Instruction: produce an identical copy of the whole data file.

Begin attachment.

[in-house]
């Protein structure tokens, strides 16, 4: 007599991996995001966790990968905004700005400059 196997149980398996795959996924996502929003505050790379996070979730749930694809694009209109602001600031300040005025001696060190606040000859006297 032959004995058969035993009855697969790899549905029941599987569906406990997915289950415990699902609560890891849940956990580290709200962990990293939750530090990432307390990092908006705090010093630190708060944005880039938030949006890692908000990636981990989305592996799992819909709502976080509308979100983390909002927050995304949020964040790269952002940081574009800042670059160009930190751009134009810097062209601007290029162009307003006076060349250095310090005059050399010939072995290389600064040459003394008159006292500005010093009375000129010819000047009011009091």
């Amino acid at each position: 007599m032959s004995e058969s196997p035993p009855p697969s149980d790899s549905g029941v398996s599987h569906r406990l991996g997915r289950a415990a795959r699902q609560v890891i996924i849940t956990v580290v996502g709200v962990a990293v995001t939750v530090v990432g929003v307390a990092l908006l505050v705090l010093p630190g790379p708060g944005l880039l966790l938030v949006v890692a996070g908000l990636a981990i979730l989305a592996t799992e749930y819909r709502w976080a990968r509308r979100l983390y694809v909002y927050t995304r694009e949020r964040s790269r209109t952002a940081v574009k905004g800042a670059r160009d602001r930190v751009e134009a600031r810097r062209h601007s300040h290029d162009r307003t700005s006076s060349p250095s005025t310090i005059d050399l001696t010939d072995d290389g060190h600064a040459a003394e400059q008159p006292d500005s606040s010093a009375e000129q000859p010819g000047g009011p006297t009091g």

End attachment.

[in-house]
């Protein structure tokens, strides 16, 4: 007599991996995001966790990968905004700005400059 196997149980398996795959996924996502929003505050790379996070979730749930694809694009209109602001600031300040005025001696060190606040000859006297 032959004995058969035993009855697969790899549905029941599987569906406990997915289950415990699902609560890891849940956990580290709200962990990293939750530090990432307390990092908006705090010093630190708060944005880039938030949006890692908000990636981990989305592996799992819909709502976080509308979100983390909002927050995304949020964040790269952002940081574009800042670059160009930190751009134009810097062209601007290029162009307003006076060349250095310090005059050399010939072995290389600064040459003394008159006292500005010093009375000129010819000047009011009091």
């Amino acid at each position: 007599m032959s004995e058969s196997p035993p009855p697969s149980d790899s549905g029941v398996s599987h569906r406990l991996g997915r289950a415990a795959r699902q609560v890891i996924i849940t956990v580290v996502g709200v962990a990293v995001t939750v530090v990432g929003v307390a990092l908006l505050v705090l010093p630190g790379p708060g944005l880039l966790l938030v949006v890692a996070g908000l990636a981990i979730l989305a592996t799992e749930y819909r709502w976080a990968r509308r979100l983390y694809v909002y927050t995304r694009e949020r964040s790269r209109t952002a940081v574009k905004g800042a670059r160009d602001r930190v751009e134009a600031r810097r062209h601007s300040h290029d162009r307003t700005s006076s060349p250095s005025t310090i005059d050399l001696t010939d072995d290389g060190h600064a040459a003394e400059q008159p006292d500005s606040s010093a009375e000129q000859p010819g000047g009011p006297t009091g």